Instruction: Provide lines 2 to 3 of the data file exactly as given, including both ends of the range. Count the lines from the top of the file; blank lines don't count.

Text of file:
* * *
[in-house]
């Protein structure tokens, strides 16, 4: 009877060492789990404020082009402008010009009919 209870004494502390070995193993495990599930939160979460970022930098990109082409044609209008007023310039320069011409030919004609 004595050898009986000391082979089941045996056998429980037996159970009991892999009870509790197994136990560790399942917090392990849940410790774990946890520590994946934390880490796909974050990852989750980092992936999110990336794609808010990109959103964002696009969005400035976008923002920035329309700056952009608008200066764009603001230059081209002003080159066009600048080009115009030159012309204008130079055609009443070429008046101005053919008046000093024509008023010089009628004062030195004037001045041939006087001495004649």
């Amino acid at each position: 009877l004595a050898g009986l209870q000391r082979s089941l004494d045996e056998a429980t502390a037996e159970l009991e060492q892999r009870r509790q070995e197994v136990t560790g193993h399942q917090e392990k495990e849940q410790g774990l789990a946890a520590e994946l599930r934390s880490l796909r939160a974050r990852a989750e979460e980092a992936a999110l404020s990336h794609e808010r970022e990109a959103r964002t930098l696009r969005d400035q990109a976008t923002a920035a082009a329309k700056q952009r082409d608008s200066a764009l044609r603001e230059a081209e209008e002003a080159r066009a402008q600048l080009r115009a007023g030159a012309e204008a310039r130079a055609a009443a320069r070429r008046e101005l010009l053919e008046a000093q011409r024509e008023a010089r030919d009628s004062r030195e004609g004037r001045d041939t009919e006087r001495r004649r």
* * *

């Protein structure tokens, strides 16, 4: 009877060492789990404020082009402008010009009919 209870004494502390070995193993495990599930939160979460970022930098990109082409044609209008007023310039320069011409030919004609 004595050898009986000391082979089941045996056998429980037996159970009991892999009870509790197994136990560790399942917090392990849940410790774990946890520590994946934390880490796909974050990852989750980092992936999110990336794609808010990109959103964002696009969005400035976008923002920035329309700056952009608008200066764009603001230059081209002003080159066009600048080009115009030159012309204008130079055609009443070429008046101005053919008046000093024509008023010089009628004062030195004037001045041939006087001495004649």
């Amino acid at each position: 009877l004595a050898g009986l209870q000391r082979s089941l004494d045996e056998a429980t502390a037996e159970l009991e060492q892999r009870r509790q070995e197994v136990t560790g193993h399942q917090e392990k495990e849940q410790g774990l789990a946890a520590e994946l599930r934390s880490l796909r939160a974050r990852a989750e979460e980092a992936a999110l404020s990336h794609e808010r970022e990109a959103r964002t930098l696009r969005d400035q990109a976008t923002a920035a082009a329309k700056q952009r082409d608008s200066a764009l044609r603001e230059a081209e209008e002003a080159r066009a402008q600048l080009r115009a007023g030159a012309e204008a310039r130079a055609a009443a320069r070429r008046e101005l010009l053919e008046a000093q011409r024509e008023a010089r030919d009628s004062r030195e004609g004037r001045d041939t009919e006087r001495r004649r």